U.S. Religious Zealots Sneak Into Scottish Schools Without Parents’ Knowledge to ‘Help’ With Lesson Plans

It’s déjà vu all over again.

My previous post was about Christian worship in public Scottish schools and looked at the galling fact that all pupils are signed up for it automatically, no parental permission necessary.

As if on cue, I then came across a minty-fresh example of where this state-sponsored indoctrination can lead.

British newspaper the Daily Record just revealed that a U.S.-dispatched group of Christians, affiliated with the Church of Christ, has been helping out in Scottish schools. Head teacher Sandra MacKenzie (pictured below) of the 400-pupil Kirktonholme Primary School in East Kilbride knew what the missionaries were up to — the paper says she even invited them – but the kids’ parents were left in the dark. They only realized what was happening when their children came home with Creationist books they had been given at assembly. The books

… denounce the theory of evolution and warn pupils that, without God, they risk being murdered in a harmful, disgusting world.

Teacher Sandra MacKenzie (via East Kilbride News)

According to the paper, the American missionary group has been involved with the East Kilbride school for eight years. One of its members recently opened up about her intentions, and it wasn’t a desire to help with the standard school curriculum. Instead, she said, she wanted to bring the light of the Lord to Scotland, which she described as “a place full of darkness and emptiness that is in big need of Jesus.”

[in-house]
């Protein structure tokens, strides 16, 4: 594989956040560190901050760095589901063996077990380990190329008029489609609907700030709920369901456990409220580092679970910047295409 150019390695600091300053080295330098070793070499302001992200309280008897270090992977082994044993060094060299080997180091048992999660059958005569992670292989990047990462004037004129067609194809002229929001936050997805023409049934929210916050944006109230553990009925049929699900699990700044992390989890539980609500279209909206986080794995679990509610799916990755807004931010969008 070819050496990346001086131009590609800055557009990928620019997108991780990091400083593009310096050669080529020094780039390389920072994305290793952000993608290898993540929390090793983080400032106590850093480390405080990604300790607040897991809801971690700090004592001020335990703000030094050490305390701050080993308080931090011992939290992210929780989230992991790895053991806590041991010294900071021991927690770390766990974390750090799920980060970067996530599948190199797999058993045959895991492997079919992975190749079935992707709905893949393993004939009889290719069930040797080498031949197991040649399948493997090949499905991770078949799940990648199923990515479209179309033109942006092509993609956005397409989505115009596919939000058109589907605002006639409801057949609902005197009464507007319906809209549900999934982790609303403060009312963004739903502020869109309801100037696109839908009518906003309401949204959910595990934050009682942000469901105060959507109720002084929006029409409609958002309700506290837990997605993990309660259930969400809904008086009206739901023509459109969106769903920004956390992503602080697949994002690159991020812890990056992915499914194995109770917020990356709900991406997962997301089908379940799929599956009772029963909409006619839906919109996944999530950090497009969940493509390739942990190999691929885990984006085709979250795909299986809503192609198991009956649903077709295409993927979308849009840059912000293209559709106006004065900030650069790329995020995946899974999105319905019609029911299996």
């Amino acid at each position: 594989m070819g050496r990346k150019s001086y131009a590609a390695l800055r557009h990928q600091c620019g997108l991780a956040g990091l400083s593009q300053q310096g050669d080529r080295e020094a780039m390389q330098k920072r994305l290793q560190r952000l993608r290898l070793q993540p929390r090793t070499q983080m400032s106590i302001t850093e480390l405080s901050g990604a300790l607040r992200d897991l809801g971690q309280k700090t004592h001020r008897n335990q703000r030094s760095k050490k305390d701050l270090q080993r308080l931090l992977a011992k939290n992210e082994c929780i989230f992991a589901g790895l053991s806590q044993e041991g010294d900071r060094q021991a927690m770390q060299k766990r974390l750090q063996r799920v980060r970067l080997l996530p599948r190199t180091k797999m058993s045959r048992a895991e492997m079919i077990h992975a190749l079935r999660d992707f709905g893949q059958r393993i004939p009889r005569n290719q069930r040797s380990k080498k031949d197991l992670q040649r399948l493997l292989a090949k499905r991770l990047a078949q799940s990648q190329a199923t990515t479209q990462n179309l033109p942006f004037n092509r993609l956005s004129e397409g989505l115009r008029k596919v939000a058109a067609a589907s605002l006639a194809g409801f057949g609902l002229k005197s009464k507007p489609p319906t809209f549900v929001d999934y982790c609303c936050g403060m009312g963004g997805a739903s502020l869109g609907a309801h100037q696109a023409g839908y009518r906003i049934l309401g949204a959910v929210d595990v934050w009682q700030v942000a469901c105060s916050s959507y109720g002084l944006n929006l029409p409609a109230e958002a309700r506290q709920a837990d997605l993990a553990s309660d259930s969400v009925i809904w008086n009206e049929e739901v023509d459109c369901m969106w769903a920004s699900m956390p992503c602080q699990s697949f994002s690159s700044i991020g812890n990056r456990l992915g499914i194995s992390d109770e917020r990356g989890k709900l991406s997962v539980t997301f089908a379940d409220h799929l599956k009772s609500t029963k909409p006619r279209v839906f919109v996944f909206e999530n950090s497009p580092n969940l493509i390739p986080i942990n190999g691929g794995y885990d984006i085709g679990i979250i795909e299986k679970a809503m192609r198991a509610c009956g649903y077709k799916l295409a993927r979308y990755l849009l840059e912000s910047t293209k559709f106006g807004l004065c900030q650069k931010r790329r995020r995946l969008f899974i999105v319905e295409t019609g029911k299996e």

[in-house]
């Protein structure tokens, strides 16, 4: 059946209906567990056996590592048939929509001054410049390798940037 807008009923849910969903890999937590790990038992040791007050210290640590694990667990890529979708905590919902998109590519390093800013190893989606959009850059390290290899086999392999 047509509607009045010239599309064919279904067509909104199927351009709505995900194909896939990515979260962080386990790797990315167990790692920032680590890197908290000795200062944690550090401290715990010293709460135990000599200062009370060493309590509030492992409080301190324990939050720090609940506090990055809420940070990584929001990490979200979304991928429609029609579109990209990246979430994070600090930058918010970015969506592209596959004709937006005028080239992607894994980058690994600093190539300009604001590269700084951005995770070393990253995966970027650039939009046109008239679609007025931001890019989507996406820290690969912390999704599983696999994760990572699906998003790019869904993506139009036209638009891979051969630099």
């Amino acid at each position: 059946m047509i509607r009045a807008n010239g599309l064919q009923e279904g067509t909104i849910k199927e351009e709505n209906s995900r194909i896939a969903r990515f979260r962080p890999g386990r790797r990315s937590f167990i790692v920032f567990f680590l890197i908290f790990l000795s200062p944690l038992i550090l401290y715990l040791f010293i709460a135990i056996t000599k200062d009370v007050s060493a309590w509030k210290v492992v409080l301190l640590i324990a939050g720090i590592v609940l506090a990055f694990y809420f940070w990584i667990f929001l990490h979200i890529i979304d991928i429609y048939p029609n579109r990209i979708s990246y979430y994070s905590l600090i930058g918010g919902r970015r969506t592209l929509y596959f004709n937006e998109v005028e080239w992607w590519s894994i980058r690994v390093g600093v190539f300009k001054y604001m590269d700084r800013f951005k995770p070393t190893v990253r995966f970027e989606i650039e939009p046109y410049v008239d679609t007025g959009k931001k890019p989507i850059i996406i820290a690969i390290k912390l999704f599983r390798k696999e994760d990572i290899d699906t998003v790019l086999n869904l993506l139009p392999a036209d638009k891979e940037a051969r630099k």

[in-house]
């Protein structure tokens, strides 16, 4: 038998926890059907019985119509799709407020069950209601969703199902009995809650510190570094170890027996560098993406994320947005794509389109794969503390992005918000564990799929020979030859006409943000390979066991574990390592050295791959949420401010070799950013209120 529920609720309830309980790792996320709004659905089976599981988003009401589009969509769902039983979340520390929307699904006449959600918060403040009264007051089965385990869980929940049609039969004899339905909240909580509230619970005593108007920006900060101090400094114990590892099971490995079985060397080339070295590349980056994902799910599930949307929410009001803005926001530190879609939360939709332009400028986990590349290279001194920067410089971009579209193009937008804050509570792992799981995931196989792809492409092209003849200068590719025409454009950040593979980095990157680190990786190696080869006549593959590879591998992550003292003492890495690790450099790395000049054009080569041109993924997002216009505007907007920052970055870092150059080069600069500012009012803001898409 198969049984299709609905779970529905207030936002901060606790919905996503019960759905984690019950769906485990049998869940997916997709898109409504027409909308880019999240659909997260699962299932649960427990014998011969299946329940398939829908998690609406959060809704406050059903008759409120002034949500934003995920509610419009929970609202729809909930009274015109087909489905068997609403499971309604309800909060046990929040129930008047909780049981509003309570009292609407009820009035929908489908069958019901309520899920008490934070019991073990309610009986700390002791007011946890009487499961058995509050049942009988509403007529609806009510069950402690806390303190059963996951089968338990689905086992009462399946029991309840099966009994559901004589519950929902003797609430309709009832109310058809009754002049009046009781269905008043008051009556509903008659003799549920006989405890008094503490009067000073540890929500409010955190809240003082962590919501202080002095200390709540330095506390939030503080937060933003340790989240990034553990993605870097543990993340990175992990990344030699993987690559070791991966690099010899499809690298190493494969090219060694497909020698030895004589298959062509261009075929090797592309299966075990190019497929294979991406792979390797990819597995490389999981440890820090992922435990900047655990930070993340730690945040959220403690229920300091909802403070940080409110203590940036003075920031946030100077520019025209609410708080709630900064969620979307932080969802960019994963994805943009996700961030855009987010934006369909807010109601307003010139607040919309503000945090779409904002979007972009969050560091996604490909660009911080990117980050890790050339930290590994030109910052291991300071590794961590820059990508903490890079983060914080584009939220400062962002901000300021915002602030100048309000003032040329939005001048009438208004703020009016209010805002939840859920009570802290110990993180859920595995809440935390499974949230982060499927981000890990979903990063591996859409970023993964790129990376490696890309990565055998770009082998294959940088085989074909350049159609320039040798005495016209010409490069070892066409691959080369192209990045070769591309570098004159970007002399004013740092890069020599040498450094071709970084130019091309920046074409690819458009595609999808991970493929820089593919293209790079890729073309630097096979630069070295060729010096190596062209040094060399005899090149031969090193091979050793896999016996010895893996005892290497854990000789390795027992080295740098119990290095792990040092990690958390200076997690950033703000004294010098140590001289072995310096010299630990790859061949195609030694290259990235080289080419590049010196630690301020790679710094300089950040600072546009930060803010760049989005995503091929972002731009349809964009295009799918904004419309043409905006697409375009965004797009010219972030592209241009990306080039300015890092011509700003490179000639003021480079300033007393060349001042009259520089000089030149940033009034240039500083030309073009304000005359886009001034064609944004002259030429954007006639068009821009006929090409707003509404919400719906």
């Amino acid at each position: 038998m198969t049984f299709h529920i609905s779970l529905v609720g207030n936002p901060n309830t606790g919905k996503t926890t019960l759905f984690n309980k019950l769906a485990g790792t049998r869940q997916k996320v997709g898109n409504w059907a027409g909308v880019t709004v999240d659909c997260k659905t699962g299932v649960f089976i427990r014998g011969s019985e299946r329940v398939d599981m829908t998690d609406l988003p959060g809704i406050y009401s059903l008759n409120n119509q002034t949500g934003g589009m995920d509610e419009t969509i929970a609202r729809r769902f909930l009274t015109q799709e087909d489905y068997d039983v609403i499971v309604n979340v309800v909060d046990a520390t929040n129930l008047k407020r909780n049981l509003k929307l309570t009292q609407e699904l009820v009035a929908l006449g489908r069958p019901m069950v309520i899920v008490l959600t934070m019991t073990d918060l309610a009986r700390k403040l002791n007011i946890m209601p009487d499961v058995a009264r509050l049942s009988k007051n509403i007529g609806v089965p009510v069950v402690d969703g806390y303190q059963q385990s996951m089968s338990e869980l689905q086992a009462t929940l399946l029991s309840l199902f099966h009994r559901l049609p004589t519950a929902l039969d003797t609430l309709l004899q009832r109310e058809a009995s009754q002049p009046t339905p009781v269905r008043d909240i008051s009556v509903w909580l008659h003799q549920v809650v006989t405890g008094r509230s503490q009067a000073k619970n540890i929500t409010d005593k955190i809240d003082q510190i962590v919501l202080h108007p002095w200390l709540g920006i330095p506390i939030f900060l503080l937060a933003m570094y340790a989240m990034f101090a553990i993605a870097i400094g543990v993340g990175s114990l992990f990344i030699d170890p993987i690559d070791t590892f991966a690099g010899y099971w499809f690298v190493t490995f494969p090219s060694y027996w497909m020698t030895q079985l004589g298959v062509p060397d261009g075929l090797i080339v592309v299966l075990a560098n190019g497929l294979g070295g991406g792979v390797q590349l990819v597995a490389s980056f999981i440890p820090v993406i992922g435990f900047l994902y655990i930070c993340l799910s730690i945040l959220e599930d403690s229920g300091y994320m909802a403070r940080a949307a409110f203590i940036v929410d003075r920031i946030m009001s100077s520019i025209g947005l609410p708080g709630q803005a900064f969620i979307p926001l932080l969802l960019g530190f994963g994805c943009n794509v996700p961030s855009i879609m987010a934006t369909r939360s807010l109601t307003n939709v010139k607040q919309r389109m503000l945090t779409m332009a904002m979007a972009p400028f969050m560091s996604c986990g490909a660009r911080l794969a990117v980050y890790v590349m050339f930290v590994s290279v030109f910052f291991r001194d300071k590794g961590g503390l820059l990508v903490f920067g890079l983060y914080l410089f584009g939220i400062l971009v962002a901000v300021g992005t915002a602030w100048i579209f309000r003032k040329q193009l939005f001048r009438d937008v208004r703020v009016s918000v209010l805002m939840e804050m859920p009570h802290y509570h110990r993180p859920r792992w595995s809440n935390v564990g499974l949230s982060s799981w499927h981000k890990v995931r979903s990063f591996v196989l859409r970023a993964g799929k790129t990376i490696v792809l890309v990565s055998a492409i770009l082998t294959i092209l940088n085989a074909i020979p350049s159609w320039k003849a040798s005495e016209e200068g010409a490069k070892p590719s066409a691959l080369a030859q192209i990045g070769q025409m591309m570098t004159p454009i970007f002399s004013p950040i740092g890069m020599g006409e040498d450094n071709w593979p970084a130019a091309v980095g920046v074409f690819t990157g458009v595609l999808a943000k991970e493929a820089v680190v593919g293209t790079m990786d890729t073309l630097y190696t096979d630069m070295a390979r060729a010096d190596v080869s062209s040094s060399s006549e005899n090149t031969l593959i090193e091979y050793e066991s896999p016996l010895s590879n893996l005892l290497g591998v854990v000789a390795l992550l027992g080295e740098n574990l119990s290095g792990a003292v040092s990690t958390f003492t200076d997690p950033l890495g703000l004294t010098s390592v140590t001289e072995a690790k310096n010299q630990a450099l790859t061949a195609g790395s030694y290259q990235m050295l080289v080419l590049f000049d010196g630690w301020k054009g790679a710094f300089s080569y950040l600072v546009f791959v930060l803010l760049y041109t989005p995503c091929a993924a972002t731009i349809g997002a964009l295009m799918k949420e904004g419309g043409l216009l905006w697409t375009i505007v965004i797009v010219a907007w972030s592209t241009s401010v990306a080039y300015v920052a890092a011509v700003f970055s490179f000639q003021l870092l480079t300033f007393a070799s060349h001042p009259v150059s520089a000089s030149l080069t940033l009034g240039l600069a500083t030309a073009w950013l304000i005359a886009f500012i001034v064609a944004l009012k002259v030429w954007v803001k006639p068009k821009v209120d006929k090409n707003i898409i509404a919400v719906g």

The Church of Christ have targeted Kirktonholme as a “mission” and have several members helping with classes and giving lessons in religion. …

Parents were also furious to learn that cash raised by children which they thought was intended for school funds had been given to the sect to build a church nearby. …

At an assembly at Kirktonholme on Monday, the sect handed each pupil two books, one called Exposing the Myth of Evolution and another titled How Do You Know God is Real?

[Parent Paul Sanderson] told the Record he could not believe their content. He said: “They looked fair enough at a glance and one had a dinosaur on the front, but it didn’t take long to see they were spouting crazy, right-wing nonsense about how evolution never happened — real flat earth stuff. The second book talked in such threatening terms about other religions, and compared those who didn’t believe in God to those who carry out abortions.

He decided to take the books away from his five-year-old son, and the boy burst into tears.

“When I asked why he was crying, he said the man who gave them to him told him they were really, really important.”

The U.S. missionaries have also been allowed to distribute books at Greenburn Primary, a local school for children with special needs. In all, at least 1,000 evangelical books seem to have made their way from the U.S. to the Kilbride schools in the past 12 months.

For some reason, the town appears to be a bit of a magnet for religious zealots.

A ministry set up by New Zealanders Richard and Mary Harp arrived in the town in 2010 for a five-year mission aimed at setting up a youth club to build relationships in the community and evangelise families through fundamental Bible study.

The district council has now condemned the methods of the evangelist meddlers as well as the poor judgment of the Christian schoolmarms they’re in league with, acknowledging that “these books do not feature in mainstream teaching. It was not appropriate for them to be given to pupils in this way.”

Amen to that.

About Terry Firma

Terry Firma, though born and Journalism-school-educated in Europe, has lived in the U.S. for the past 20-odd years. Stateside, his feature articles have been published in the New York Times, Reason, Rolling Stone, Playboy, and Wired. Terry is the founder of Moral Compass, a now dormant site that poked fun at the delusional claim by people of faith that a belief in God equips them with superior moral standards. He joined Friendly Atheist in 2013.

  • Brian Westley

    Yep, about all it takes is one dishonest religious zealot in a position of power.

  • busterggi

    I guess creats in Scotland still believe Nessie disproves evolution.

  • Heidi McClure